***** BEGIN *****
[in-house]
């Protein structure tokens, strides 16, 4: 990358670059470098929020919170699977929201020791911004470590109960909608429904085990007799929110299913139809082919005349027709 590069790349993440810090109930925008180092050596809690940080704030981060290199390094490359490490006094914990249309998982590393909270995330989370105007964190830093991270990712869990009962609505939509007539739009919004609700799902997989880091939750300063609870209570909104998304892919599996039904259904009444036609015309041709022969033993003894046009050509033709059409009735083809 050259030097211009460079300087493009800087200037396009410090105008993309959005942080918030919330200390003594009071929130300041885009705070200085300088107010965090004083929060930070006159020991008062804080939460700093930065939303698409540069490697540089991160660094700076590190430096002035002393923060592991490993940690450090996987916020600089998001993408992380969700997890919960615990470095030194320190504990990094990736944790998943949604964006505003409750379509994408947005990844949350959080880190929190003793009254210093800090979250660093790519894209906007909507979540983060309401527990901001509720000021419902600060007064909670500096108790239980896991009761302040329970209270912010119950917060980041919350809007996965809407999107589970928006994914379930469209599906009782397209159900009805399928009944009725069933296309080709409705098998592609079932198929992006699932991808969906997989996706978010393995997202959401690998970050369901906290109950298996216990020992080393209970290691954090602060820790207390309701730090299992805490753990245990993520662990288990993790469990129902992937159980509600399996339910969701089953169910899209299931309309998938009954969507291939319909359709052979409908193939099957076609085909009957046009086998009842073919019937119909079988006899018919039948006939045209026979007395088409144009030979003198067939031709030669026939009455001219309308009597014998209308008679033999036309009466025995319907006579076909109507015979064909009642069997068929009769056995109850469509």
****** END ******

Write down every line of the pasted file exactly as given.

[in-house]
């Protein structure tokens, strides 16, 4: 990358670059470098929020919170699977929201020791911004470590109960909608429904085990007799929110299913139809082919005349027709 590069790349993440810090109930925008180092050596809690940080704030981060290199390094490359490490006094914990249309998982590393909270995330989370105007964190830093991270990712869990009962609505939509007539739009919004609700799902997989880091939750300063609870209570909104998304892919599996039904259904009444036609015309041709022969033993003894046009050509033709059409009735083809 050259030097211009460079300087493009800087200037396009410090105008993309959005942080918030919330200390003594009071929130300041885009705070200085300088107010965090004083929060930070006159020991008062804080939460700093930065939303698409540069490697540089991160660094700076590190430096002035002393923060592991490993940690450090996987916020600089998001993408992380969700997890919960615990470095030194320190504990990094990736944790998943949604964006505003409750379509994408947005990844949350959080880190929190003793009254210093800090979250660093790519894209906007909507979540983060309401527990901001509720000021419902600060007064909670500096108790239980896991009761302040329970209270912010119950917060980041919350809007996965809407999107589970928006994914379930469209599906009782397209159900009805399928009944009725069933296309080709409705098998592609079932198929992006699932991808969906997989996706978010393995997202959401690998970050369901906290109950298996216990020992080393209970290691954090602060820790207390309701730090299992805490753990245990993520662990288990993790469990129902992937159980509600399996339910969701089953169910899209299931309309998938009954969507291939319909359709052979409908193939099957076609085909009957046009086998009842073919019937119909079988006899018919039948006939045209026979007395088409144009030979003198067939031709030669026939009455001219309308009597014998209308008679033999036309009466025995319907006579076909109507015979064909009642069997068929009769056995109850469509």